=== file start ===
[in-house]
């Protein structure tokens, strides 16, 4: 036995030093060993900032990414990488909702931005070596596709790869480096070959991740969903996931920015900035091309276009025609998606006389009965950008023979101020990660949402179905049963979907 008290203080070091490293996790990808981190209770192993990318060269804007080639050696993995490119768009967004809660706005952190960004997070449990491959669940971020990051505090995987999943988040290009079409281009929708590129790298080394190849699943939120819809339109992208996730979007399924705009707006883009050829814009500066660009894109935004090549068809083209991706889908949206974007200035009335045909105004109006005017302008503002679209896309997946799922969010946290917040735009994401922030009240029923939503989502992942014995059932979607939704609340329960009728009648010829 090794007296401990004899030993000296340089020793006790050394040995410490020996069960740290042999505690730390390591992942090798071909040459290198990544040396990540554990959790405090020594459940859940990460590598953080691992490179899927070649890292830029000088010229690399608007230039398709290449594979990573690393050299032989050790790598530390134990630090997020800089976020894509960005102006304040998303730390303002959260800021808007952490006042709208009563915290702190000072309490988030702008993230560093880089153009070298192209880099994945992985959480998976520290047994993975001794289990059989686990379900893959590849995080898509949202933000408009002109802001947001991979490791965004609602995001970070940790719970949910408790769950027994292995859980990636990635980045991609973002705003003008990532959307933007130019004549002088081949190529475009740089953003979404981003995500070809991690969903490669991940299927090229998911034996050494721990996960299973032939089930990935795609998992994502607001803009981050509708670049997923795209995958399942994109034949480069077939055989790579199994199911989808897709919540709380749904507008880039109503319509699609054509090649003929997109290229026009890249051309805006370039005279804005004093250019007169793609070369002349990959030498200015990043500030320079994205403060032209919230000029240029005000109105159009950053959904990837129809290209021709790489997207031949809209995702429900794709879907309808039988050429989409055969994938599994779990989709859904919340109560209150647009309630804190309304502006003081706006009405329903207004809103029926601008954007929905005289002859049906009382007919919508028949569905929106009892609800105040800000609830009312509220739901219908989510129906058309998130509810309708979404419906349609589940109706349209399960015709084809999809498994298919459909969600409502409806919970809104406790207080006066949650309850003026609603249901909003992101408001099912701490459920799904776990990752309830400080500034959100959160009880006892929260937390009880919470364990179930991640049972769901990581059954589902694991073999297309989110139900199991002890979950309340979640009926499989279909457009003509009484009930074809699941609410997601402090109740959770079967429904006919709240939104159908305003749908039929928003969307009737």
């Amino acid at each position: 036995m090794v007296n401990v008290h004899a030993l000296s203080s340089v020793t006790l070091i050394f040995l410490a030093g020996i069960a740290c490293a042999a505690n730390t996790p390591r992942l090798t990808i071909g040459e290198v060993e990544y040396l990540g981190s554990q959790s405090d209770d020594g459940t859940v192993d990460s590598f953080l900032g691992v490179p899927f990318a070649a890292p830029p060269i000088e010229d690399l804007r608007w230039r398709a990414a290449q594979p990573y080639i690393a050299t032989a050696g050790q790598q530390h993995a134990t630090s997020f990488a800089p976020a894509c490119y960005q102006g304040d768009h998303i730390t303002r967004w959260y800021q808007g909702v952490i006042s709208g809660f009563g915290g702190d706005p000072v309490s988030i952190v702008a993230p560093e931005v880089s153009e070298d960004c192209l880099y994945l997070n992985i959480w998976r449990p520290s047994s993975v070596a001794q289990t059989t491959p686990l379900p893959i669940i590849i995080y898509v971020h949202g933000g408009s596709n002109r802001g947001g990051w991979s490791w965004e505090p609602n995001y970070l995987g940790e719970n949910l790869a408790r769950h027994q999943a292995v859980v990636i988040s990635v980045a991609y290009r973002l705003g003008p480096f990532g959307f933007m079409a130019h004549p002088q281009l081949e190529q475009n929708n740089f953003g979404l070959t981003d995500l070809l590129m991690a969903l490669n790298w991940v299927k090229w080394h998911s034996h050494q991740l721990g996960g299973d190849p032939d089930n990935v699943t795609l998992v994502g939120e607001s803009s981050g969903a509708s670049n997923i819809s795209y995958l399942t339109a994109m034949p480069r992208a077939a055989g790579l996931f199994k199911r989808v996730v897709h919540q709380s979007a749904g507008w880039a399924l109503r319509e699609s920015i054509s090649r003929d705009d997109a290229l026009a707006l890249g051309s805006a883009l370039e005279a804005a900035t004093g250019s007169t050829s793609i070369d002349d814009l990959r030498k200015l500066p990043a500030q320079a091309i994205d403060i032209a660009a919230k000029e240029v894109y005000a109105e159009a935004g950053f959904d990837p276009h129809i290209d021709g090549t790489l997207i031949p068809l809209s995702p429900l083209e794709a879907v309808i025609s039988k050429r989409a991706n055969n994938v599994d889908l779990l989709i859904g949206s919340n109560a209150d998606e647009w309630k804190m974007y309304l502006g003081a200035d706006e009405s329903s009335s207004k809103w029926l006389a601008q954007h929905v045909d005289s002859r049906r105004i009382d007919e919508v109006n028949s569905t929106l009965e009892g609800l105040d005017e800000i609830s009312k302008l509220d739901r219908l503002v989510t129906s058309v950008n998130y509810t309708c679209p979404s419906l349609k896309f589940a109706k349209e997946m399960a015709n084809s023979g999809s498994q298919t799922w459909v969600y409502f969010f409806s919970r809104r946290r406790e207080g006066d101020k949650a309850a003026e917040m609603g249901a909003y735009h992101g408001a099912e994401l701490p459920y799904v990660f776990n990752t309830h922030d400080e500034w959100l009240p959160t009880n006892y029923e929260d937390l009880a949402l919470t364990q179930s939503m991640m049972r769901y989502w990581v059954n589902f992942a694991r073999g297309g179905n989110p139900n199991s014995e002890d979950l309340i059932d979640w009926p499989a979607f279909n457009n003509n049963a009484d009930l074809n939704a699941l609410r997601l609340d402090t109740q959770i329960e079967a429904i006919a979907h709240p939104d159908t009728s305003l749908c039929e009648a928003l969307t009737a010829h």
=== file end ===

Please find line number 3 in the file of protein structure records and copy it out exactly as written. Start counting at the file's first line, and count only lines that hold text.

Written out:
């Amino acid at each position: 036995m090794v007296n401990v008290h004899a030993l000296s203080s340089v020793t006790l070091i050394f040995l410490a030093g020996i069960a740290c490293a042999a505690n730390t996790p390591r992942l090798t990808i071909g040459e290198v060993e990544y040396l990540g981190s554990q959790s405090d209770d020594g459940t859940v192993d990460s590598f953080l900032g691992v490179p899927f990318a070649a890292p830029p060269i000088e010229d690399l804007r608007w230039r398709a990414a290449q594979p990573y080639i690393a050299t032989a050696g050790q790598q530390h993995a134990t630090s997020f990488a800089p976020a894509c490119y960005q102006g304040d768009h998303i730390t303002r967004w959260y800021q808007g909702v952490i006042s709208g809660f009563g915290g702190d706005p000072v309490s988030i952190v702008a993230p560093e931005v880089s153009e070298d960004c192209l880099y994945l997070n992985i959480w998976r449990p520290s047994s993975v070596a001794q289990t059989t491959p686990l379900p893959i669940i590849i995080y898509v971020h949202g933000g408009s596709n002109r802001g947001g990051w991979s490791w965004e505090p609602n995001y970070l995987g940790e719970n949910l790869a408790r769950h027994q999943a292995v859980v990636i988040s990635v980045a991609y290009r973002l705003g003008p480096f990532g959307f933007m079409a130019h004549p002088q281009l081949e190529q475009n929708n740089f953003g979404l070959t981003d995500l070809l590129m991690a969903l490669n790298w991940v299927k090229w080394h998911s034996h050494q991740l721990g996960g299973d190849p032939d089930n990935v699943t795609l998992v994502g939120e607001s803009s981050g969903a509708s670049n997923i819809s795209y995958l399942t339109a994109m034949p480069r992208a077939a055989g790579l996931f199994k199911r989808v996730v897709h919540q709380s979007a749904g507008w880039a399924l109503r319509e699609s920015i054509s090649r003929d705009d997109a290229l026009a707006l890249g051309s805006a883009l370039e005279a804005a900035t004093g250019s007169t050829s793609i070369d002349d814009l990959r030498k200015l500066p990043a500030q320079a091309i994205d403060i032209a660009a919230k000029e240029v894109y005000a109105e159009a935004g950053f959904d990837p276009h129809i290209d021709g090549t790489l997207i031949p068809l809209s995702p429900l083209e794709a879907v309808i025609s039988k050429r989409a991706n055969n994938v599994d889908l779990l989709i859904g949206s919340n109560a209150d998606e647009w309630k804190m974007y309304l502006g003081a200035d706006e009405s329903s009335s207004k809103w029926l006389a601008q954007h929905v045909d005289s002859r049906r105004i009382d007919e919508v109006n028949s569905t929106l009965e009892g609800l105040d005017e800000i609830s009312k302008l509220d739901r219908l503002v989510t129906s058309v950008n998130y509810t309708c679209p979404s419906l349609k896309f589940a109706k349209e997946m399960a015709n084809s023979g999809s498994q298919t799922w459909v969600y409502f969010f409806s919970r809104r946290r406790e207080g006066d101020k949650a309850a003026e917040m609603g249901a909003y735009h992101g408001a099912e994401l701490p459920y799904v990660f776990n990752t309830h922030d400080e500034w959100l009240p959160t009880n006892y029923e929260d937390l009880a949402l919470t364990q179930s939503m991640m049972r769901y989502w990581v059954n589902f992942a694991r073999g297309g179905n989110p139900n199991s014995e002890d979950l309340i059932d979640w009926p499989a979607f279909n457009n003509n049963a009484d009930l074809n939704a699941l609410r997601l609340d402090t109740q959770i329960e079967a429904i006919a979907h709240p939104d159908t009728s305003l749908c039929e009648a928003l969307t009737a010829h």